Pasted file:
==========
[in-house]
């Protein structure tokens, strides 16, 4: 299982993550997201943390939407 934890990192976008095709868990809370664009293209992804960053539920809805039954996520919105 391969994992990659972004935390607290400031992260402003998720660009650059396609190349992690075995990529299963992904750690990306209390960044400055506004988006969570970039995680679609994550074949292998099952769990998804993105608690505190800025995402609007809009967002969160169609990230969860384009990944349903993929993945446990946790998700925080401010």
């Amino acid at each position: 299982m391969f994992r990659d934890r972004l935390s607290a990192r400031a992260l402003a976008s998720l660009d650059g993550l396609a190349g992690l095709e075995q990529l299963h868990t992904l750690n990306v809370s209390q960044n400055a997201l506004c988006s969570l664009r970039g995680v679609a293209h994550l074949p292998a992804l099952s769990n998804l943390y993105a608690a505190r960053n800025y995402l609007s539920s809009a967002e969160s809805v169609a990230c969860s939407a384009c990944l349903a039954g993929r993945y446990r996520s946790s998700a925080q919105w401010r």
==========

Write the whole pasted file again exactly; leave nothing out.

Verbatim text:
[in-house]
């Protein structure tokens, strides 16, 4: 299982993550997201943390939407 934890990192976008095709868990809370664009293209992804960053539920809805039954996520919105 391969994992990659972004935390607290400031992260402003998720660009650059396609190349992690075995990529299963992904750690990306209390960044400055506004988006969570970039995680679609994550074949292998099952769990998804993105608690505190800025995402609007809009967002969160169609990230969860384009990944349903993929993945446990946790998700925080401010």
């Amino acid at each position: 299982m391969f994992r990659d934890r972004l935390s607290a990192r400031a992260l402003a976008s998720l660009d650059g993550l396609a190349g992690l095709e075995q990529l299963h868990t992904l750690n990306v809370s209390q960044n400055a997201l506004c988006s969570l664009r970039g995680v679609a293209h994550l074949p292998a992804l099952s769990n998804l943390y993105a608690a505190r960053n800025y995402l609007s539920s809009a967002e969160s809805v169609a990230c969860s939407a384009c990944l349903a039954g993929r993945y446990r996520s946790s998700a925080q919105w401010r």